Now here's an interesting one. In my second year of high school, my English teacher chose Peter Weir's film The Truman Show as the movie we would analyse for a short critical essay. Technically, therefore, I've already looked at it in detail, and gone through each significant line and camera angle thoroughly enough to make myself nauseous at the very mention of the name Truman. But that hasn't happened at all. When I saw it on today's TV listing, I decided it was actually worth another watch.
This is, at least in part, due to the fact that the premise is irresistable and fascinating. Truman Burbank is a man who has had hidden cameras filming him since he was in the womb, the focus of a huge-scale reality show that aims to document his entire life. He is the only occupant of a massive dome, containing a full-scale town called Seahaven, who is neither an actor or the disguised crew, and he is completely oblivious. However, Truman begins to notice minor faults with the world he lives in (a spotlight falls from the sky outside his house, a woman cycles past him on a regular loop) that makes him curious about what is really going on.
Writer Andrew Niccol adapted his idea from a Twilight Zone episode, and it's not difficult to imagine. There is something very Rod Serling about the concept of an entirely fabricated world occupied by a man who is entirely at the mercy of a television producer who cares more about the television programme's entertainment value than its star. When one of his assistants says, 'You can't kill him in front of a live audience', Christof quickly replies, 'He was born in front of a live audience.' It's a frightening idea, but in today's world it doesn't seem completely ridiculous. All it takes is a cross between Seven Up and Big Brother.
It's interesting to think that this film was released two years before the first series of Big Brother was broadcast. We think of reality television criticism as something modern, but people have been concerned with it for years. This is a nightmarish vision of what is possible in the future. Truman is manipulated with rather frightening techniques to ensure that he never wants to leave the fake island community he has lived in since he was born. The only time he has ever left was on a family trip to a brilliantly awful recreation of Mount Rushmore inside the dome. Since the programme has no breaks (having kept running non-stop for thirty years), it only gets its budget from blatant product placement by the terrible actors who make up Truman's neighbours, friends and family. Despite its dwindling viewership, it still remains popular, with some people leaving it on as they sleep for comfort. Would we really question it as much as we would like to think, if this were a real programme? After all, it's been running for thirty years. People have been born and died within that time. It would just be another staple of television that we don't really ask about, one that appeals to our voyeuristic nature as humans.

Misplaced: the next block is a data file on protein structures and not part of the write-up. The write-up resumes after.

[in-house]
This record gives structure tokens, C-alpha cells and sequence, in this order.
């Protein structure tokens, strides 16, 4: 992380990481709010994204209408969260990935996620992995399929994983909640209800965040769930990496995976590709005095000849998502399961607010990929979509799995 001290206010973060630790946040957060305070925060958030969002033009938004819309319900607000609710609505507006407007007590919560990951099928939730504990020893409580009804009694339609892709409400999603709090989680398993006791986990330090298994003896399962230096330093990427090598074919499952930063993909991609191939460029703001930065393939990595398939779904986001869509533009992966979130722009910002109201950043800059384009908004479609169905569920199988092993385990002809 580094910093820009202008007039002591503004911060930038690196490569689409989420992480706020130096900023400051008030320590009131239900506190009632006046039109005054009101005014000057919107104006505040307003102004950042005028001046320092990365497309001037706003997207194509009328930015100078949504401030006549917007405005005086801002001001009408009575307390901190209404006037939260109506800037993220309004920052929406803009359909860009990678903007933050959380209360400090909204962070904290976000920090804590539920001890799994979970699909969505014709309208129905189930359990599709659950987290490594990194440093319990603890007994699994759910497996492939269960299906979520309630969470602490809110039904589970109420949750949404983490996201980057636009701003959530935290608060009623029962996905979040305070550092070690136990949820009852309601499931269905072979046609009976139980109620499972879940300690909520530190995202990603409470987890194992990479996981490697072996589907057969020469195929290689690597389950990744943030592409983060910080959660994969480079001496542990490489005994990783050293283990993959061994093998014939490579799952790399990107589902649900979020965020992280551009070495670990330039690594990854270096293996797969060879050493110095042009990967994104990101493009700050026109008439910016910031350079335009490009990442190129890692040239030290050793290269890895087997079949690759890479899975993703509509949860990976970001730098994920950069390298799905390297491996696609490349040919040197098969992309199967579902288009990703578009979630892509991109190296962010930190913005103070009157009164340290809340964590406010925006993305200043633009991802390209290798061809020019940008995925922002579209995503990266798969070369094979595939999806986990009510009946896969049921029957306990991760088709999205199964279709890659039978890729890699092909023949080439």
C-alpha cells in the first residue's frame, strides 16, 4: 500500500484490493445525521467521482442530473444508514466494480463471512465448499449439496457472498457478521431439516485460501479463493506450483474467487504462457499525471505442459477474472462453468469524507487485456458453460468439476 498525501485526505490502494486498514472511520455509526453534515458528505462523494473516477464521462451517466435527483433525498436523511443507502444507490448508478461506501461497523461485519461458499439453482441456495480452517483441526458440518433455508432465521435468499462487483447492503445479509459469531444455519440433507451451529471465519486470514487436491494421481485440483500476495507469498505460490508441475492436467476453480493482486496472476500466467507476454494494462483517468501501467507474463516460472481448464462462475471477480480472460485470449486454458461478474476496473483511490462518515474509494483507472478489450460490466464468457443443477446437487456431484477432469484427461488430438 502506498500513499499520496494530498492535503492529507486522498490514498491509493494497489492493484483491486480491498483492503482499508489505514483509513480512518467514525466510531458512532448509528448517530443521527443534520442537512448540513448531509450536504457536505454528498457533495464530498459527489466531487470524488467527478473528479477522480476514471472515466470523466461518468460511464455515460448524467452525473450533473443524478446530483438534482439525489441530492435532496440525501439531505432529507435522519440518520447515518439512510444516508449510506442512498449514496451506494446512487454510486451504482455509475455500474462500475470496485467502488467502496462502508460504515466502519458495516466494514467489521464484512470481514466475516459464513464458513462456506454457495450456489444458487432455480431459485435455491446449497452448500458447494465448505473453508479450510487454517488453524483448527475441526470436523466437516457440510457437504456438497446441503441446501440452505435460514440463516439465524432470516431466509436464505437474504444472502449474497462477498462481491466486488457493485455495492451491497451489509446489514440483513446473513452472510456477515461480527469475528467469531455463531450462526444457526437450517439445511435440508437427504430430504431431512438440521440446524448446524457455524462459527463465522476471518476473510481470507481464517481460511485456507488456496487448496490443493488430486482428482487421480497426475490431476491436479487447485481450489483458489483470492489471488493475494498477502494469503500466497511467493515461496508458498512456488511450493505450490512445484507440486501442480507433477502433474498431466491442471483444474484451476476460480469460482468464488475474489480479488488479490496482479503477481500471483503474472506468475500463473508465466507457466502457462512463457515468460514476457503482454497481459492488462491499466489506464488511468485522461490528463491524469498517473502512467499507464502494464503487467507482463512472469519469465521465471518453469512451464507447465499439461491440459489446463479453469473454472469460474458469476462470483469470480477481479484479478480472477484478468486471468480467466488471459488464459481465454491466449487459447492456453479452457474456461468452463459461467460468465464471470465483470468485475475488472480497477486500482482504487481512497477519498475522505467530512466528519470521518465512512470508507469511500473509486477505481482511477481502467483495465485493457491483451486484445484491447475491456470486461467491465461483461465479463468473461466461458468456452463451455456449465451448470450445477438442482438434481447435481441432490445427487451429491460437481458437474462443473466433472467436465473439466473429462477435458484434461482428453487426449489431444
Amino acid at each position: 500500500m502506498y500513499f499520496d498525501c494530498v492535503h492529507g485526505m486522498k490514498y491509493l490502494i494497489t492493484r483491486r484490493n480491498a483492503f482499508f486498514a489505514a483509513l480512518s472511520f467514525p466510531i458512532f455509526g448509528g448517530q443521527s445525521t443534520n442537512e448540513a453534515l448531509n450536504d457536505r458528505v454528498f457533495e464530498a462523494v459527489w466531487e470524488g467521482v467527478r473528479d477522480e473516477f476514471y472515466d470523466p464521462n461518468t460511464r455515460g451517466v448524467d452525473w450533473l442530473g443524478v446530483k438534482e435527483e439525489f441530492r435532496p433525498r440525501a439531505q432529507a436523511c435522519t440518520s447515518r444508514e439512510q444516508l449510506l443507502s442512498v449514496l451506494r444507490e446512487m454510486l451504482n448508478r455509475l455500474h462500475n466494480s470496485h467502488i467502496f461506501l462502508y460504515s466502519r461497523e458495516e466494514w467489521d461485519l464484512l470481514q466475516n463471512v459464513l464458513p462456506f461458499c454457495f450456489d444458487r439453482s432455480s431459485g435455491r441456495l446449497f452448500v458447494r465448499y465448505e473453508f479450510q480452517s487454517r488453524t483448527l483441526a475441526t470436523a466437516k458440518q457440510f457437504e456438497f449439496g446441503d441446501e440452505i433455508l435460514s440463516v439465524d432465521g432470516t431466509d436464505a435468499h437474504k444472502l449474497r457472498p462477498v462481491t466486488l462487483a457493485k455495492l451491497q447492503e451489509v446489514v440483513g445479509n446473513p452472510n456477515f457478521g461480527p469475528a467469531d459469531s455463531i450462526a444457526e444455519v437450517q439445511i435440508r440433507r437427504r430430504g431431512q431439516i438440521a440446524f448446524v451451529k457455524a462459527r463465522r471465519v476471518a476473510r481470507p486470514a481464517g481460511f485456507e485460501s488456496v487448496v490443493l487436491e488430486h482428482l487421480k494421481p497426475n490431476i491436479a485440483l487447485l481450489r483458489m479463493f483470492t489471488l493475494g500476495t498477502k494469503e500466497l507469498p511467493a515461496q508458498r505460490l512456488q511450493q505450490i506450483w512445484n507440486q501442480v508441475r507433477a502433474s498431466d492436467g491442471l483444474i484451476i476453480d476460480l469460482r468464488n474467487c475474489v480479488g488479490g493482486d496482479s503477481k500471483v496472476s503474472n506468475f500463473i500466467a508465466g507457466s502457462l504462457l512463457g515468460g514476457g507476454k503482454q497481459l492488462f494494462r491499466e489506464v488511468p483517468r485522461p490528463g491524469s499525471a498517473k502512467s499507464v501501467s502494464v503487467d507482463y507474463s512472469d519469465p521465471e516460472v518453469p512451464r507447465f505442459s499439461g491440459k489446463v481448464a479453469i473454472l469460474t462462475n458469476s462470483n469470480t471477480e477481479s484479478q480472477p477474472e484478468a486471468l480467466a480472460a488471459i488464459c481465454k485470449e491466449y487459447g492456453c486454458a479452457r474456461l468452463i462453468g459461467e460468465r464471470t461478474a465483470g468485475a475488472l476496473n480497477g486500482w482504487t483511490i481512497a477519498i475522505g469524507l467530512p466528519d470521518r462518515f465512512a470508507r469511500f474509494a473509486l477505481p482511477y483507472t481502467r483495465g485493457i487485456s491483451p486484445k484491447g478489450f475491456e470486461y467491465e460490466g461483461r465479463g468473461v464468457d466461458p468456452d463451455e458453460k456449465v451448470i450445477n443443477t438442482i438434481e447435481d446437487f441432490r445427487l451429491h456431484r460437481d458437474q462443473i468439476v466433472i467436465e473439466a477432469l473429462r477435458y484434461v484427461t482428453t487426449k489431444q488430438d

Warning: if you think too much into what I'm about to say, it might give away the ending.
One of the most crucial and frightening aspect of The Truman Show is Christof's narcissism, seeing himself as Truman's father and god. When he introduces himself to his subject, he says, 'I am the creator... of a television show'. The meaning and importance of that pause is very significant. This is what the idea of religion is concerned with. An unseen prescence somewhere beyond the sky influences everything that happens to you, and makes the decisions that affect your destiny. It is the idea that everything happens for a reason. This film, to me, takes quite an anti-religious stance. Christof decides everything that will happen to Truman, whether it improves his life or whether it rips his true ambitions away from him. It takes Truman's realisation that there is a man who dictates his life for him to decide that he would rather leave this world and become free to decide his own destiny.
Having all this information on the deepness of the plot and its messages, it might be surprising to find that Truman himself is played by none other than Jim Carrey. However, it turns out he has been hiding some considerable acting skill. There are times where his old trademarks of face-stretching and odd moaning noises return, but he can certainly handle the more profound moments when it's necessary. Ed Harris as Christof is a more understandable choice, and he handles the obsessed, demented character perfectly. This is a film with more interesting and necessary messages than most, and it's worth having a watch for education as much as for entertainment. Because, as The Truman Show shows, you must consider what you're watching rather than just letting it pass by.
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